Predictive vegetation mapping: Geographic modelling of biospatial patterns in relation to environmental gradients

Janet Franklin

Research output: Contribution to journalArticlepeer-review

716 Scopus citations


Predictive vegetation mapping can be defined as predicting the geographic distribution of the vegetation composition across a landscape from mapped environmental variables. Comput erized predictive vegetation mapping is made possible by the availability of digital maps of topography and other environmental variables such as soils, geology and climate variables, and geographic information system software for manipulating these data. Especially important to predictive vegetation mapping are interpolated climatic variables related to physiological tolerances, and topographic variables, derived from digital elevation grids, related to site energy and moisture balance. Predictive vegetation mapping is founded in ecological niche theory and gradient analysis, and driven by the need to map vegetation patterns over large areas for resource conservation planning, and to predict the effects of environmental change on vegetation distributions. Predictive vegetation mapping has advanced over the past two decades especially in conjunction with the development of remote sensing-based vegetation mapping and digital geographic information analysis. A number of statistical and, more recently, machine-learning methods have been used to develop and implement predictive vegetation models.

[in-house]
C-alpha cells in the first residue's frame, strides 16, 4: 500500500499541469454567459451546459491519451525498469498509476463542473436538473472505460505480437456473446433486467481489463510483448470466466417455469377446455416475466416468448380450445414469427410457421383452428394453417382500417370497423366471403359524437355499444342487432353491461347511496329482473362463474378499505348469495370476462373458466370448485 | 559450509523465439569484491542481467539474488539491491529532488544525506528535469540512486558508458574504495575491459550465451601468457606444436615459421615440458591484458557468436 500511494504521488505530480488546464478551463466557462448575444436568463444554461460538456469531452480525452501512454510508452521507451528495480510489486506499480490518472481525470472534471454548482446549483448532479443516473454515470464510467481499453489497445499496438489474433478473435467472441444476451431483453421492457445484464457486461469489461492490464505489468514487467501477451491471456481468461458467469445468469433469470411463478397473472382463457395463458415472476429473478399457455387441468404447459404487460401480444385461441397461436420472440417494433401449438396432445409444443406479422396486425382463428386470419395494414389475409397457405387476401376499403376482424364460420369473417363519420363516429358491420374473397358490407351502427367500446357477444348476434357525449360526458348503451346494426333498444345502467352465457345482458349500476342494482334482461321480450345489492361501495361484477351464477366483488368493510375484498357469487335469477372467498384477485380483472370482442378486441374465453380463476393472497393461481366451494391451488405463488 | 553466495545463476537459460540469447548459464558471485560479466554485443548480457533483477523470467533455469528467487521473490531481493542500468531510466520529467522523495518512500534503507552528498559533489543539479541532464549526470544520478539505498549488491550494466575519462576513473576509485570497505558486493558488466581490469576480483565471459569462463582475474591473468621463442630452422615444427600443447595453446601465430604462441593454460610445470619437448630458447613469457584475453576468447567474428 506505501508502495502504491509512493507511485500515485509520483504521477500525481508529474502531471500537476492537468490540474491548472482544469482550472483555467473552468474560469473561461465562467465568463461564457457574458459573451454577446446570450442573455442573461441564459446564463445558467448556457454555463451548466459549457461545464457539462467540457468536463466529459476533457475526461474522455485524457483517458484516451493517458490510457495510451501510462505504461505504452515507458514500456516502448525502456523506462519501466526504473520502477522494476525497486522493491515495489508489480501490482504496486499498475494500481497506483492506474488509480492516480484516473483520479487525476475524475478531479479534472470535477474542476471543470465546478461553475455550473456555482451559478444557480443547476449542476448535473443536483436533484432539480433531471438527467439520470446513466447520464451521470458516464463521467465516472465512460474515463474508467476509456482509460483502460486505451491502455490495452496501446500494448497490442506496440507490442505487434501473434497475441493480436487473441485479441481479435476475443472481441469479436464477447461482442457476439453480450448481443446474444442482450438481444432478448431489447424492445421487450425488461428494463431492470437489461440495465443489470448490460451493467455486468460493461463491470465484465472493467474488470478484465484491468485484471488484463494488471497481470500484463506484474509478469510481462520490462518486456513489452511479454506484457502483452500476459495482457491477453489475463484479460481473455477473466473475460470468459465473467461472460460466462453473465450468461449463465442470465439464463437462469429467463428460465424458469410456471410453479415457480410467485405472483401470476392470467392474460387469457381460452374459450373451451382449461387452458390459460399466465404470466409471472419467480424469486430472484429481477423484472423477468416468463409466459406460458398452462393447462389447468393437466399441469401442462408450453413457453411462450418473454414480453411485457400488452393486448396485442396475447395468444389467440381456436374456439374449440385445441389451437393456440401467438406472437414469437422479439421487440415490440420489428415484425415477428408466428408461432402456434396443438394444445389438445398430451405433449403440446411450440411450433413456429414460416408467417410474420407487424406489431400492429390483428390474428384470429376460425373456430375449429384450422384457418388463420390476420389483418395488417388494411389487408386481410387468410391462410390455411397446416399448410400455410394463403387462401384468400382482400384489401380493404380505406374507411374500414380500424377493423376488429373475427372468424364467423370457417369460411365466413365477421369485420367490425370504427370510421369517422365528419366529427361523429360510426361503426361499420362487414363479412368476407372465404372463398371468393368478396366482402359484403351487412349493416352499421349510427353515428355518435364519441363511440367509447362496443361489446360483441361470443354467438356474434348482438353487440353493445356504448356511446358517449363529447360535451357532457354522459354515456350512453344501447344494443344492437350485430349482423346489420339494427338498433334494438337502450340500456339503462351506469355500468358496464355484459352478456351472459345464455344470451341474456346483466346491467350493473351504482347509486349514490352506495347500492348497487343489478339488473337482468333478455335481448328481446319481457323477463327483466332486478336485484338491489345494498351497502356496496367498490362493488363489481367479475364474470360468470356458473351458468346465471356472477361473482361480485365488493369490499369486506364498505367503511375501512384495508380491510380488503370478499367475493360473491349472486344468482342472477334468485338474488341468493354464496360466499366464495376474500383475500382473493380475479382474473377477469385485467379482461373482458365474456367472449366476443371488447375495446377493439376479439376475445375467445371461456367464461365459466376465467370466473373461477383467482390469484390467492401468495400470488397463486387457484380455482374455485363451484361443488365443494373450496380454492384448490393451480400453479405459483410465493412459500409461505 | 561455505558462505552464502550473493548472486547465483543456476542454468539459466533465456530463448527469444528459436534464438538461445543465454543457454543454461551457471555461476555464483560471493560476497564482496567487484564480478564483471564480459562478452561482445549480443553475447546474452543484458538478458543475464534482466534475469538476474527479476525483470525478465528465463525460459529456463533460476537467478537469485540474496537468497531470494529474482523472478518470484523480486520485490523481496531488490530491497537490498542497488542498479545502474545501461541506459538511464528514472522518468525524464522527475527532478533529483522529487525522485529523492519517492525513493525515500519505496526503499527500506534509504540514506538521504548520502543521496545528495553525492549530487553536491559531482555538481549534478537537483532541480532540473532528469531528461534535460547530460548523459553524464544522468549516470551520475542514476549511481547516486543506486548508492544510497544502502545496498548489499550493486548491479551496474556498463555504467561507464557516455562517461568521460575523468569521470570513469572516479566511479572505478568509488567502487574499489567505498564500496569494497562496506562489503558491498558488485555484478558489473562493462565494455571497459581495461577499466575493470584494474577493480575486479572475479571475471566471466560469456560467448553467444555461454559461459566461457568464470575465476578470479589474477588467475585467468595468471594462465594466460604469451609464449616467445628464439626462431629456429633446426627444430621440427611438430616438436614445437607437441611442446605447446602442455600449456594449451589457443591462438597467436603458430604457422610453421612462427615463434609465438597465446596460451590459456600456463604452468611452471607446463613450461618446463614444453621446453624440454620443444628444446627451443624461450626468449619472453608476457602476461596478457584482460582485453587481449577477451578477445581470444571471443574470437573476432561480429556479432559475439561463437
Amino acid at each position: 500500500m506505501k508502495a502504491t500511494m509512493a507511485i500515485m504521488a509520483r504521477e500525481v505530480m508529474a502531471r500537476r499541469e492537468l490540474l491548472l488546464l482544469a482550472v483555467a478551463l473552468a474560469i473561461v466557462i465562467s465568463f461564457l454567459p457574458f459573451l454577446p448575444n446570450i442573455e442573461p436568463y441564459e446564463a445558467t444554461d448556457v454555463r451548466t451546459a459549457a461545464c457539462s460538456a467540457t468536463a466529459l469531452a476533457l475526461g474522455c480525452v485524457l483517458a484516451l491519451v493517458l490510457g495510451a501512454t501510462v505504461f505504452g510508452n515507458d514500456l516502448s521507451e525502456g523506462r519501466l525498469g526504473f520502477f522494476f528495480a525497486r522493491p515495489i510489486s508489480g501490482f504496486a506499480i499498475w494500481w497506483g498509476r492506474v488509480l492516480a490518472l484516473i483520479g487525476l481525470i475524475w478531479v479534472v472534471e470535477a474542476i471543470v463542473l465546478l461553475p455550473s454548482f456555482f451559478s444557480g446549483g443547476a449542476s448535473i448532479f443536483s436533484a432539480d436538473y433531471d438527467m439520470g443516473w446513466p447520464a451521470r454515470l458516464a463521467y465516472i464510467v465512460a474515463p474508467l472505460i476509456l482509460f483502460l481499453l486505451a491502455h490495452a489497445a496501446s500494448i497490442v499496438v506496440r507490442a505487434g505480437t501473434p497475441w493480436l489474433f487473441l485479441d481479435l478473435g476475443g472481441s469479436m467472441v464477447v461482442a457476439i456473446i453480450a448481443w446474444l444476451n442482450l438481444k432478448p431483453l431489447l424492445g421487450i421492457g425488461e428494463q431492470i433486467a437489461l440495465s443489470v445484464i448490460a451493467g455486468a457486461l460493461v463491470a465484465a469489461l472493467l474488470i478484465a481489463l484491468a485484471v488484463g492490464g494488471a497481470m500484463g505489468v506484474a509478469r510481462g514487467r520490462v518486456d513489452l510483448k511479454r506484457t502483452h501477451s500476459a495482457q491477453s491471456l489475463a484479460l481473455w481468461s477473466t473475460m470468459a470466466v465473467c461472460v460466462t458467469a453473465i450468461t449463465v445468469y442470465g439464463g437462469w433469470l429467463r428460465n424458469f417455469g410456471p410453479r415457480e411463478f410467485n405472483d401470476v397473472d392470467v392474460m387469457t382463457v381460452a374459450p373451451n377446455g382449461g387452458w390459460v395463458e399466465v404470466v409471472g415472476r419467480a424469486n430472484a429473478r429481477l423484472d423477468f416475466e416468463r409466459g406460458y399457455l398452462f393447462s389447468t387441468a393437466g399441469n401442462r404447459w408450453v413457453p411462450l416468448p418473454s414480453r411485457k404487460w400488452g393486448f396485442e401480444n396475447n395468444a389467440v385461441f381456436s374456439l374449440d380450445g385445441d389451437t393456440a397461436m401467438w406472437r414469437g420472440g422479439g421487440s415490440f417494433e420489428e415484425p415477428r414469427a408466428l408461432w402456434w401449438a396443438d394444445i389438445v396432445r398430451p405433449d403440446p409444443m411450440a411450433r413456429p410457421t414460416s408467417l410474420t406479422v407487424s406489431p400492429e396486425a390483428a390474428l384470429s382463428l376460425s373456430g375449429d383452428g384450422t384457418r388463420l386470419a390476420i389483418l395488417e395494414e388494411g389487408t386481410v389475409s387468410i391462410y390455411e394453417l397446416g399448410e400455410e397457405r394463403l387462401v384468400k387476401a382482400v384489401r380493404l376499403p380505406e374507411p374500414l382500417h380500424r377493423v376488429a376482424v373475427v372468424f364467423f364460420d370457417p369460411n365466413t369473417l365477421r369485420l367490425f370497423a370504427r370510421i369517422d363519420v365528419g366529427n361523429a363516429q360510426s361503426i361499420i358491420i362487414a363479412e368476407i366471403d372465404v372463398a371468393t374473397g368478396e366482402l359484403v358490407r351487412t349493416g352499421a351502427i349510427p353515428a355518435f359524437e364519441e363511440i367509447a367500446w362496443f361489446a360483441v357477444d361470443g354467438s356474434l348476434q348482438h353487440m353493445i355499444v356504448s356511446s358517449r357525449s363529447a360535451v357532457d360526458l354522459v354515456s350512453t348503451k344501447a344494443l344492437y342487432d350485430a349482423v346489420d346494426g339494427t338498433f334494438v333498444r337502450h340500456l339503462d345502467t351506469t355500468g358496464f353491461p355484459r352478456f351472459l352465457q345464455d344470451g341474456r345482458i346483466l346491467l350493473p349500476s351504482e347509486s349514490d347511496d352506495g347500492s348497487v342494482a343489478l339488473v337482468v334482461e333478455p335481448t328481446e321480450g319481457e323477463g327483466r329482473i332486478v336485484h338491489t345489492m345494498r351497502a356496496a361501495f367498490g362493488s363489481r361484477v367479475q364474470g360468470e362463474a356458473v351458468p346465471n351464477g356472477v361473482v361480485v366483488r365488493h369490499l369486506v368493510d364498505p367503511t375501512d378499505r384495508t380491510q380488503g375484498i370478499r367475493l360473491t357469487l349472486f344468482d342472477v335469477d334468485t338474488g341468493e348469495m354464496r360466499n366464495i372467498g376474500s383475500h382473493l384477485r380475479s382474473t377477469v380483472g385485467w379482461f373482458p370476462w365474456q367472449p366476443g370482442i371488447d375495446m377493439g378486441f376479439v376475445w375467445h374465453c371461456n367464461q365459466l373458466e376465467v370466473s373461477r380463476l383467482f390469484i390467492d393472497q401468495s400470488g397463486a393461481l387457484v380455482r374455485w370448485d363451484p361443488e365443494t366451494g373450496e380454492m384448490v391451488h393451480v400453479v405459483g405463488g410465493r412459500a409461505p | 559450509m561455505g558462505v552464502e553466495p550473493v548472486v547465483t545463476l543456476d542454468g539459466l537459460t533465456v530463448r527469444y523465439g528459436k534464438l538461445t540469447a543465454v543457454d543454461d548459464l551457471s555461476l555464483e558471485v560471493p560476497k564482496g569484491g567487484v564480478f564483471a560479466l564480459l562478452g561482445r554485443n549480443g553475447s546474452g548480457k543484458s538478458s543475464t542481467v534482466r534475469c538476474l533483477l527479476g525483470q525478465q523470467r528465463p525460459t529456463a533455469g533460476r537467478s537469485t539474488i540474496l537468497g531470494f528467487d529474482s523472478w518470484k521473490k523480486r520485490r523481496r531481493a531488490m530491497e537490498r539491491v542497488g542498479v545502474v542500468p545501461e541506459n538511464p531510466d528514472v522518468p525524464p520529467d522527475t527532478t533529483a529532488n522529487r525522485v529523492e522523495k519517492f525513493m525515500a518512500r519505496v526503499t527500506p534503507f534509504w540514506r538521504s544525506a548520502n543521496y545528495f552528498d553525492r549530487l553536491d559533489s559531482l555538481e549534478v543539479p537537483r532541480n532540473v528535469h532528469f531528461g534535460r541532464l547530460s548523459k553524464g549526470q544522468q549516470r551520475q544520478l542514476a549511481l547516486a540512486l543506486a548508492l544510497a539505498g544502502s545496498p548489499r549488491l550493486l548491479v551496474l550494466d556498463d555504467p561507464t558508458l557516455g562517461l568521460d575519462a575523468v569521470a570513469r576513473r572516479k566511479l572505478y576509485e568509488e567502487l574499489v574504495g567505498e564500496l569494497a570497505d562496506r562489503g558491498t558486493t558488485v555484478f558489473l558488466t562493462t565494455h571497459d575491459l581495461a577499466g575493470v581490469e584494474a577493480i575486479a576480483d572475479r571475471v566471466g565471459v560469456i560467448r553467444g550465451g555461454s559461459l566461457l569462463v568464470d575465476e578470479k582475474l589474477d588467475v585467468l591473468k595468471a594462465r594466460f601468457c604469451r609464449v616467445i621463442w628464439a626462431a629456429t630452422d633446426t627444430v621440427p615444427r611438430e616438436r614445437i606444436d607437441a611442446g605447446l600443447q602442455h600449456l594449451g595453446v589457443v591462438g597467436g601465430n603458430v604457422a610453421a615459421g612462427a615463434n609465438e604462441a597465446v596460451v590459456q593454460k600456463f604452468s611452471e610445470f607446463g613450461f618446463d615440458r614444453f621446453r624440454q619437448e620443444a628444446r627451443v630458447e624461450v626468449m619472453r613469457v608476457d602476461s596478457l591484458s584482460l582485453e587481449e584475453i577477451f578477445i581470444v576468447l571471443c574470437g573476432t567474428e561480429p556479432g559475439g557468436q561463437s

Original languageEnglish (US)
Pages (from-to)474-499
Number of pages26
JournalProgress in Physical Geography
Issue number4
StatePublished - Dec 1995
Externally publishedYes


  • digital terrain data
  • geographic information system
  • gradient model
  • habitat model
  • niche
  • remote sensing
  • vegetation map

ASJC Scopus subject areas

  • Geography, Planning and Development
  • Earth and Planetary Sciences (miscellaneous)
  • General Earth and Planetary Sciences


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